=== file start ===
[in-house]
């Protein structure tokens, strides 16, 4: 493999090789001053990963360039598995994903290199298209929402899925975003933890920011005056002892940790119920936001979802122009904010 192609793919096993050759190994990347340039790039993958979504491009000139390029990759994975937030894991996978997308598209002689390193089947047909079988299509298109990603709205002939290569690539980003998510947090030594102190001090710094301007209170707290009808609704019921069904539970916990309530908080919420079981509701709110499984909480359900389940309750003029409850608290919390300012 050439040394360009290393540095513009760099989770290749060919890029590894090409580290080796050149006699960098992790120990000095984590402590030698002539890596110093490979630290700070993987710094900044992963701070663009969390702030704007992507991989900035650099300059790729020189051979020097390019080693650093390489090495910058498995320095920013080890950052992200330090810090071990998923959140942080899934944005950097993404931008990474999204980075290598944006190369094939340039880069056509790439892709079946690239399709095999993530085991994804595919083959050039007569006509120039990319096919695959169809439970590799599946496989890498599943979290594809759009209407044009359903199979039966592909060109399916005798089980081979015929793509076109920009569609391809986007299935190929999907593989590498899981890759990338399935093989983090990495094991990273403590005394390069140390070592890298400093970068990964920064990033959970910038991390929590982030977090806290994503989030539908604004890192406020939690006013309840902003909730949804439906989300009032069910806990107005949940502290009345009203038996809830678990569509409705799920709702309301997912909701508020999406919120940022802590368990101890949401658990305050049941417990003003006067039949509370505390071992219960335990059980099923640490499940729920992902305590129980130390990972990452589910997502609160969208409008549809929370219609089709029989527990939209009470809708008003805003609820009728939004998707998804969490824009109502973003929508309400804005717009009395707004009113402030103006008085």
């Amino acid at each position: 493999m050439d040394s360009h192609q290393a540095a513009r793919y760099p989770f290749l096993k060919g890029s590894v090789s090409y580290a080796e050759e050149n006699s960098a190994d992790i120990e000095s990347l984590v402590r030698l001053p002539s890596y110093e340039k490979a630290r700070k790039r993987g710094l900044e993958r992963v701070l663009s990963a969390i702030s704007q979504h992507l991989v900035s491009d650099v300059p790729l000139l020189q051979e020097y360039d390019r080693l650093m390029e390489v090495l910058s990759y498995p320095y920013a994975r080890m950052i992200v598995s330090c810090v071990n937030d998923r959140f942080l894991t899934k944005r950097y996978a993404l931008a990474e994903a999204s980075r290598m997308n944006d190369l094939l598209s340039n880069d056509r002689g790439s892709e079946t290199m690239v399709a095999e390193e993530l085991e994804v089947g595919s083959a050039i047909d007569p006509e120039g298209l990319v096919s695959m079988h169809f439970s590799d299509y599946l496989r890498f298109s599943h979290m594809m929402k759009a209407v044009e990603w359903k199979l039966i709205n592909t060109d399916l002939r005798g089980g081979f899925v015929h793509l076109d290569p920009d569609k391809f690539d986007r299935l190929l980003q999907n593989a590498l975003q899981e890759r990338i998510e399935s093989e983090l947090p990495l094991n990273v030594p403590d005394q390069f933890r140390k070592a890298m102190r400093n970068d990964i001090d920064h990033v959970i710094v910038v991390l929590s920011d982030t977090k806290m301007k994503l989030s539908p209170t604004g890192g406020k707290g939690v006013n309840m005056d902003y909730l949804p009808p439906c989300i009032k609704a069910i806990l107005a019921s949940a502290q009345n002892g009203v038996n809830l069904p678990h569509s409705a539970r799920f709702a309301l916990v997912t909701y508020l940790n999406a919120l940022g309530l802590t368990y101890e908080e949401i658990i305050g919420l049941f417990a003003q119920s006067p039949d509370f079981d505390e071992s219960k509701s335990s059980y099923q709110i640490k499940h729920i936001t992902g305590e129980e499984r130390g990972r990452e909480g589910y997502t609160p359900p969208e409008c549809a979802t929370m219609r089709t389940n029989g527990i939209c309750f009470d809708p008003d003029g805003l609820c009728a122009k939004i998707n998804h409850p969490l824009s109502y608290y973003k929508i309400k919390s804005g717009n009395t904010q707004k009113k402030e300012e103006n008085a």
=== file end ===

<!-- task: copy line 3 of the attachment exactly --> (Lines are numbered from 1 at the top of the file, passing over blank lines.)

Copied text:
């Amino acid at each position: 493999m050439d040394s360009h192609q290393a540095a513009r793919y760099p989770f290749l096993k060919g890029s590894v090789s090409y580290a080796e050759e050149n006699s960098a190994d992790i120990e000095s990347l984590v402590r030698l001053p002539s890596y110093e340039k490979a630290r700070k790039r993987g710094l900044e993958r992963v701070l663009s990963a969390i702030s704007q979504h992507l991989v900035s491009d650099v300059p790729l000139l020189q051979e020097y360039d390019r080693l650093m390029e390489v090495l910058s990759y498995p320095y920013a994975r080890m950052i992200v598995s330090c810090v071990n937030d998923r959140f942080l894991t899934k944005r950097y996978a993404l931008a990474e994903a999204s980075r290598m997308n944006d190369l094939l598209s340039n880069d056509r002689g790439s892709e079946t290199m690239v399709a095999e390193e993530l085991e994804v089947g595919s083959a050039i047909d007569p006509e120039g298209l990319v096919s695959m079988h169809f439970s590799d299509y599946l496989r890498f298109s599943h979290m594809m929402k759009a209407v044009e990603w359903k199979l039966i709205n592909t060109d399916l002939r005798g089980g081979f899925v015929h793509l076109d290569p920009d569609k391809f690539d986007r299935l190929l980003q999907n593989a590498l975003q899981e890759r990338i998510e399935s093989e983090l947090p990495l094991n990273v030594p403590d005394q390069f933890r140390k070592a890298m102190r400093n970068d990964i001090d920064h990033v959970i710094v910038v991390l929590s920011d982030t977090k806290m301007k994503l989030s539908p209170t604004g890192g406020k707290g939690v006013n309840m005056d902003y909730l949804p009808p439906c989300i009032k609704a069910i806990l107005a019921s949940a502290q009345n002892g009203v038996n809830l069904p678990h569509s409705a539970r799920f709702a309301l916990v997912t909701y508020l940790n999406a919120l940022g309530l802590t368990y101890e908080e949401i658990i305050g919420l049941f417990a003003q119920s006067p039949d509370f079981d505390e071992s219960k509701s335990s059980y099923q709110i640490k499940h729920i936001t992902g305590e129980e499984r130390g990972r990452e909480g589910y997502t609160p359900p969208e409008c549809a979802t929370m219609r089709t389940n029989g527990i939209c309750f009470d809708p008003d003029g805003l609820c009728a122009k939004i998707n998804h409850p969490l824009s109502y608290y973003k929508i309400k919390s804005g717009n009395t904010q707004k009113k402030e300012e103006n008085a």